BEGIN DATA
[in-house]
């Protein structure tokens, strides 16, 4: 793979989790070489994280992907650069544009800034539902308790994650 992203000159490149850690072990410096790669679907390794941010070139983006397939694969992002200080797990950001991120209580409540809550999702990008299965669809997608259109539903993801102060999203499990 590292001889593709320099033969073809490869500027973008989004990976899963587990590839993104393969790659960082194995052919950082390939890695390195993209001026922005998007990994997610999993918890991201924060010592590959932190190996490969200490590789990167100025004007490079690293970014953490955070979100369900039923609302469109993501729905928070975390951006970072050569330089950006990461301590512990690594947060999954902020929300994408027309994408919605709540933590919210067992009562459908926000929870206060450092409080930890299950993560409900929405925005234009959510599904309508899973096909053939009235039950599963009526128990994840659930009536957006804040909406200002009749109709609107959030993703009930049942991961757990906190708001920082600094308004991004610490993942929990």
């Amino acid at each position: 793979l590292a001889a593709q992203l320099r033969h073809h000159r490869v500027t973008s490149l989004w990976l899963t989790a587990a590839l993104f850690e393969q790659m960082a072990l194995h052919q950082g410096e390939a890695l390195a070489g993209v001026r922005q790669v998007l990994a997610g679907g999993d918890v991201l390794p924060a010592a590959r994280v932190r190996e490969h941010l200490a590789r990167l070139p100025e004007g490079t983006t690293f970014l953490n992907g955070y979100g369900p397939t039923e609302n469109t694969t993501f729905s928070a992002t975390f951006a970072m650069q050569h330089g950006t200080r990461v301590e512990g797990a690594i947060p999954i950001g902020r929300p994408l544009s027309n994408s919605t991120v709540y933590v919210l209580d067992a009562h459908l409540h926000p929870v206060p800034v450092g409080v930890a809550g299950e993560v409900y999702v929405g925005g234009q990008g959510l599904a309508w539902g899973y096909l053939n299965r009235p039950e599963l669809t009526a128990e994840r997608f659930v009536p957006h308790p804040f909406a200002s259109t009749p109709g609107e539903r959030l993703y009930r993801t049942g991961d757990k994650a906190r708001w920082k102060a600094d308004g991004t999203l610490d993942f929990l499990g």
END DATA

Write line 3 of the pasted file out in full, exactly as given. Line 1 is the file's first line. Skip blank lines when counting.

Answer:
């Amino acid at each position: 793979l590292a001889a593709q992203l320099r033969h073809h000159r490869v500027t973008s490149l989004w990976l899963t989790a587990a590839l993104f850690e393969q790659m960082a072990l194995h052919q950082g410096e390939a890695l390195a070489g993209v001026r922005q790669v998007l990994a997610g679907g999993d918890v991201l390794p924060a010592a590959r994280v932190r190996e490969h941010l200490a590789r990167l070139p100025e004007g490079t983006t690293f970014l953490n992907g955070y979100g369900p397939t039923e609302n469109t694969t993501f729905s928070a992002t975390f951006a970072m650069q050569h330089g950006t200080r990461v301590e512990g797990a690594i947060p999954i950001g902020r929300p994408l544009s027309n994408s919605t991120v709540y933590v919210l209580d067992a009562h459908l409540h926000p929870v206060p800034v450092g409080v930890a809550g299950e993560v409900y999702v929405g925005g234009q990008g959510l599904a309508w539902g899973y096909l053939n299965r009235p039950e599963l669809t009526a128990e994840r997608f659930v009536p957006h308790p804040f909406a200002s259109t009749p109709g609107e539903r959030l993703y009930r993801t049942g991961d757990k994650a906190r708001w920082k102060a600094d308004g991004t999203l610490d993942f929990l499990g």